U.S. v. Navy O-3 –Naval Base Coronado, CA – tried at Naval Base San Diego, CA
Allegations: 6 Specifications of Article 120 Rape/Sexual Assault – Two Alleged Victims
Max Punishment: 120 years in prison, Dismissal, Sex offender registration
Result: NOT GUILTY OF ALL CHARGES
Location/Branch/Rank: Naval Base Coronado, San Diego, CA/Navy/O-3
Navy SEAL acquitted in rape case – Click here to read the news article.
Our client, a Navy SEAL officer, was accused of raping two women that allegedly did not know each other. Both “victims” were attractive white women with professional careers. Both were heavily coached by the Navy’s top prosecutor.
How it All Began…
“Victim One” was a 38-year-old physician’s assistant. She met our client on Bumble, a dating app. She worked as a surgeon at a local hospital. She was well educated, physically fit, and well-spoken.
Victim One claimed that she went to our client’s apartment because they were going out for drinks. She told the police that when she entered his apartment, he assaulted her. For four hours, she fought him off and he eventually raped her. The next day, she filed an official report with the San Diego Police Department. She went to the hospital where a nurse conducted a Sexual Assault Forensic Examination (SAFE). Afterward, Victim One called our client and recorded the phone call. Our client denied assaulting her and told her that he was sorry that she was upset.
Then, Victim One encouraged another woman, Victim Two, to claim that our client raped her as well. The defense did not learn of this fact until right before trial.
The second woman was also a professional woman that was attractive and well-spoken. This was a challenge for the defense because male jurors tend to believe attractive female witnesses, especially if they are the victim. Needless to say, our client faced an uphill battle.
The Link – a Frog Hog & Local Gossip
It was crucial that we found some link between the two women. We used a private investigator, but he found nothing. As the trial date approached, we caught a break. The women had a mutual friend that was a Navy SEAL groupie (a “frog hog” as known by locals) and a local San Diego gossip. She connected the two when she learned that both knew our client. Behind the scenes, this Frog Hog played a key role in fanning the flames and trying to push the case forward.
According to Urban Dictionary: A “Frog Hog” is “a slutty woman whose primary goal is to get her hooks into a Navy SEAL.”
“A Frog Hog is an obsessive woman who will do anything just to be associated with Navy SEALs. Frog Hogs use the internet to find every Navy SEAL possible on Facebook, past or present, and “like” and comment on every single thing that any Navy SEAL posts on their profile, and do so with an enormous degree of ass kissing. They also read through everyone’s comments on that particular SEAL’s profile and can figure out who other Navy SEALs are by creeping on their Facebook pages. They then friend request those men and exhibit the same kind of behavior. They also get overly dramatic in facebook arguments, and give their opinions when no one asked them to in the first place, and get extremely defensive over the SEALs that they stalk, even though they may have never met or barely know these men, yet act like they are best friends.”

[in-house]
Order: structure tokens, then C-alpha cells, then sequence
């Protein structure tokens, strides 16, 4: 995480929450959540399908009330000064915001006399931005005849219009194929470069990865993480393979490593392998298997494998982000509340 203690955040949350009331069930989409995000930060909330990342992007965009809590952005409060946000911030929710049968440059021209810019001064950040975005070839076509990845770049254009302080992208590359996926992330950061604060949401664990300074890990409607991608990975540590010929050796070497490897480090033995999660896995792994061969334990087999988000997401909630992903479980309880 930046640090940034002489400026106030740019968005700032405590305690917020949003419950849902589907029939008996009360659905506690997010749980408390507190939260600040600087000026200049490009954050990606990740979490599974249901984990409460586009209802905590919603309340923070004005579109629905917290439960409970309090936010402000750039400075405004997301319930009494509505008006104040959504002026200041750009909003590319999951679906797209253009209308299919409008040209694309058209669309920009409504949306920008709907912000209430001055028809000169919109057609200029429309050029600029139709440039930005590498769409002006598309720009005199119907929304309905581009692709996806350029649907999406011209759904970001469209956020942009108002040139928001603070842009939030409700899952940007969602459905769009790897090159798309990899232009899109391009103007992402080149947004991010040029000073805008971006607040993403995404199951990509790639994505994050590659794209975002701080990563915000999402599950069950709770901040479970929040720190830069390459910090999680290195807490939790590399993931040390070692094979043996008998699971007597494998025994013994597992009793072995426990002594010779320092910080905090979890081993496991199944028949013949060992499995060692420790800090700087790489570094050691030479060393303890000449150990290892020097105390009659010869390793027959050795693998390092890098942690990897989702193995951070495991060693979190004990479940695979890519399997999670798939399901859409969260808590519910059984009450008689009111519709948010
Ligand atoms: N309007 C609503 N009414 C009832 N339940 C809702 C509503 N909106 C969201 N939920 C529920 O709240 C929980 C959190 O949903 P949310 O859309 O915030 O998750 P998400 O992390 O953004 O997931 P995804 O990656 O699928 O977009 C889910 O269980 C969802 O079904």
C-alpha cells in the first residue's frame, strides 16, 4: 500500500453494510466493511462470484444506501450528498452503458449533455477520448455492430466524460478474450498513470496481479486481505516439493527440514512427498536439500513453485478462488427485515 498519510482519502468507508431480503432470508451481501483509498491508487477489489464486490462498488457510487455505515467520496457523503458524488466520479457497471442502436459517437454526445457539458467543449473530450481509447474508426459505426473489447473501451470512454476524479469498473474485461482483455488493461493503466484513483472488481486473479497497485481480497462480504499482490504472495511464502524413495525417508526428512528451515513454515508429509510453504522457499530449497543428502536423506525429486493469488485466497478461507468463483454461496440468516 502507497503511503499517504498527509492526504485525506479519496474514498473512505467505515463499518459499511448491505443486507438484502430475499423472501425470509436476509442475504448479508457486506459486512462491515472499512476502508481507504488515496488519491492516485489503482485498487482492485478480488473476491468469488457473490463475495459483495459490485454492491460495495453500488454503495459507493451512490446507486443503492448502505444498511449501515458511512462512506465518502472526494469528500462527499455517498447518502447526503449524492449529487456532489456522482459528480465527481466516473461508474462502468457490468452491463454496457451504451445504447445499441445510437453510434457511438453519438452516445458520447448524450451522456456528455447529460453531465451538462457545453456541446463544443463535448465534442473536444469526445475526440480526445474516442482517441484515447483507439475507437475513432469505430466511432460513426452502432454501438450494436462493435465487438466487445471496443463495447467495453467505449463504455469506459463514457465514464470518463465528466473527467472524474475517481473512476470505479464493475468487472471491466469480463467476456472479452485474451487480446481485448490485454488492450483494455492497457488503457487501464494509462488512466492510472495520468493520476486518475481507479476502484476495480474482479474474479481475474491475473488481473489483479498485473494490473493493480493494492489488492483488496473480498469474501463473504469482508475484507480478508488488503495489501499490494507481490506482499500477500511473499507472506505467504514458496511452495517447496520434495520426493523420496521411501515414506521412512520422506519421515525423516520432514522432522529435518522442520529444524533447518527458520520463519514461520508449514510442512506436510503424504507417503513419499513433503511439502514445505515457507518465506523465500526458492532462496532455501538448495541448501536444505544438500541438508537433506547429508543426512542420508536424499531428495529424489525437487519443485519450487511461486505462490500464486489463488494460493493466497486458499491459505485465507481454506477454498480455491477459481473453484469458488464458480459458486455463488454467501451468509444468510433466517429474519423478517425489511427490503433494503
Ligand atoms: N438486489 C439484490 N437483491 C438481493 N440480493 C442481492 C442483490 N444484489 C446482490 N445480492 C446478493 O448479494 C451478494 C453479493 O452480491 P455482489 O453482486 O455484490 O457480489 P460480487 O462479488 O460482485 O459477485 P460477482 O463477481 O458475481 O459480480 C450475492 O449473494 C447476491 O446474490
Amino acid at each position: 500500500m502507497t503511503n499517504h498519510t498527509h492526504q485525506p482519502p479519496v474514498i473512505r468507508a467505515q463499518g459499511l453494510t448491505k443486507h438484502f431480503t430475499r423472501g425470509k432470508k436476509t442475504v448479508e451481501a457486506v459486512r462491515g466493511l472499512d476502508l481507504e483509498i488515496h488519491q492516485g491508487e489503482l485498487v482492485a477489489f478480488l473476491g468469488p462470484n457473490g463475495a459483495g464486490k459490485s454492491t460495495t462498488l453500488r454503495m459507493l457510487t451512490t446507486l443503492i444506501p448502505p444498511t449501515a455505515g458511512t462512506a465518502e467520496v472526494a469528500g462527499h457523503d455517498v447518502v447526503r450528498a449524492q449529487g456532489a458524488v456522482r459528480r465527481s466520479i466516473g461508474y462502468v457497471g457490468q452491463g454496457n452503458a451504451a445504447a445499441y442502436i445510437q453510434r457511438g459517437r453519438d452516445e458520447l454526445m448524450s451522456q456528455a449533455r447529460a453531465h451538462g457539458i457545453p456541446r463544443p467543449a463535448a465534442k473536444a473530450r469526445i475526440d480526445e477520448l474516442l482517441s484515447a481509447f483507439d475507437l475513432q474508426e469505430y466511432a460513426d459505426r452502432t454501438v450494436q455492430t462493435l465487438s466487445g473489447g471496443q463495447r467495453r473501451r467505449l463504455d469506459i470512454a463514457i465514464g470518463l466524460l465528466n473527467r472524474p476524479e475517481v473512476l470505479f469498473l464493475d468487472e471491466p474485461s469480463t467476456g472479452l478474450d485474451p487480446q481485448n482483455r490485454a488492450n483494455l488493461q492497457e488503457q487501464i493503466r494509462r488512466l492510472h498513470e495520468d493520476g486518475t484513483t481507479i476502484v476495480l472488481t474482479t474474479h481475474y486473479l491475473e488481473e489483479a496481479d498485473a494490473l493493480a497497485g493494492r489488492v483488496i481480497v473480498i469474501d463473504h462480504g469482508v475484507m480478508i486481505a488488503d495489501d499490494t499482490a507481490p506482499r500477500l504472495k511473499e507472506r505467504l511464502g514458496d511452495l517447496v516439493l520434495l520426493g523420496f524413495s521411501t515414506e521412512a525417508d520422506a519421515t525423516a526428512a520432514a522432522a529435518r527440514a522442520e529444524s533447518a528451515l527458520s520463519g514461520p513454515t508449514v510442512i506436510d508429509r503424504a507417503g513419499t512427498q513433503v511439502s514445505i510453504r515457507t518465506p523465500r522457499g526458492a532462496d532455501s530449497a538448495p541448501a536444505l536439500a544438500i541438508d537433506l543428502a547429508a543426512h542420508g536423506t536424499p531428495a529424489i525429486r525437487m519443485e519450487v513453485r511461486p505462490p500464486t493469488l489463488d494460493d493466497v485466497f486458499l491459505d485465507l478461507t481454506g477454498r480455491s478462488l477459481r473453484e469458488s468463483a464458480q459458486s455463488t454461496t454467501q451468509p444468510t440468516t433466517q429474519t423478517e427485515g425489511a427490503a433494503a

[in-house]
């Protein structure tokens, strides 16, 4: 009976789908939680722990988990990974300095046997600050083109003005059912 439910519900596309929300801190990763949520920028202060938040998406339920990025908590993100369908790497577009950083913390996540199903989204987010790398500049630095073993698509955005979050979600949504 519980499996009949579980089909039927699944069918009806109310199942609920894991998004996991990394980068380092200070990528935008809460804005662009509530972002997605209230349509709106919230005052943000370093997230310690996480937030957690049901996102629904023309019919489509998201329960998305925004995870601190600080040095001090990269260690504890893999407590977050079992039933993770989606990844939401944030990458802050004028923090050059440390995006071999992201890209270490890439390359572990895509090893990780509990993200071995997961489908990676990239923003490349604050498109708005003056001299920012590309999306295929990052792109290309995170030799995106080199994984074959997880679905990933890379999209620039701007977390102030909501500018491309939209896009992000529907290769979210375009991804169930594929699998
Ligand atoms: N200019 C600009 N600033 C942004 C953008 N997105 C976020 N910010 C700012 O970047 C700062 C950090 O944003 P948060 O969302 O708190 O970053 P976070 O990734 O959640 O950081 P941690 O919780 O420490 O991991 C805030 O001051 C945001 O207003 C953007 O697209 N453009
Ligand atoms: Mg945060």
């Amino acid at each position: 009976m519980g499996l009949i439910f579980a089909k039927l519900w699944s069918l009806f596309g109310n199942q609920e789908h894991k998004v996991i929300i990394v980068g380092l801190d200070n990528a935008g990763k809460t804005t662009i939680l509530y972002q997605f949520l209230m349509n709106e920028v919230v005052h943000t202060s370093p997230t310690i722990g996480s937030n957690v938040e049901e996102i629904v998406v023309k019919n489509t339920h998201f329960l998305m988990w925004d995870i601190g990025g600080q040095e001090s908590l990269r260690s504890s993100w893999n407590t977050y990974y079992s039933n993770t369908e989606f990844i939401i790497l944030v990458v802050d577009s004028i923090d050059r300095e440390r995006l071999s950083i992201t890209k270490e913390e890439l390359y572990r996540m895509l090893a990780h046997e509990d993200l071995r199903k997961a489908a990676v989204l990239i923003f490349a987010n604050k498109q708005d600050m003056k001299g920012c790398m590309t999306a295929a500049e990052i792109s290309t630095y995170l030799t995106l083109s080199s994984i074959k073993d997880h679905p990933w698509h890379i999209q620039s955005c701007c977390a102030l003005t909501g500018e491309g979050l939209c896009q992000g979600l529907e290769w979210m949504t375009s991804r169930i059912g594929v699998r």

After they got connected, Victim One tried to convince Victim Two to accuse our client of rape. In one text, Victim One wrote, “We are stronger together.” Their text messages talked about the #MeToo movement, Harvey Weinstein, and defeating “rape culture” in America.
Navy Press Release
After the Command preferred charges, someone in the Navy leaked negative information to the media. The press went on to smear our client’s name leading up to the trial.
Before trial, the Military Judge ruled that we could not use much of the MRE 412 evidence that exposed the alleged victims. Thus, we were fighting with one arm tied behind our back and the jury was not able to get the full picture of who these women were.
As far as the jury knew, they were angels, which was far from the truth.
Trial By Jury
Our client demanded a jury trial and we prepared for battle. The Navy assigned a female Commander (O-5), one of the most experienced prosecutors in the Naval Service, to try the case.
The challenge we faced was cross-examining these seemingly credible women. Both were well coached by the prosecution. Both took the stand and told their harrowing accounts of rape. Many witnesses testified against our client, including an NCIS agent, a digital forensic expert, a sex assault forensic examiner, and a San Diego Sex Crime Investigator. On cross-examination, the defense tore them apart.
After the government’s last witness, the defense rested and called no witnesses. The jury deliberated for an entire day before delivering a verdict of NOT GUILTY of all charges.
After the verdict, Mr. Waddington joined his client, his family, and his SEAL buddies for drinks at the Top of the Hyatt in San Diego.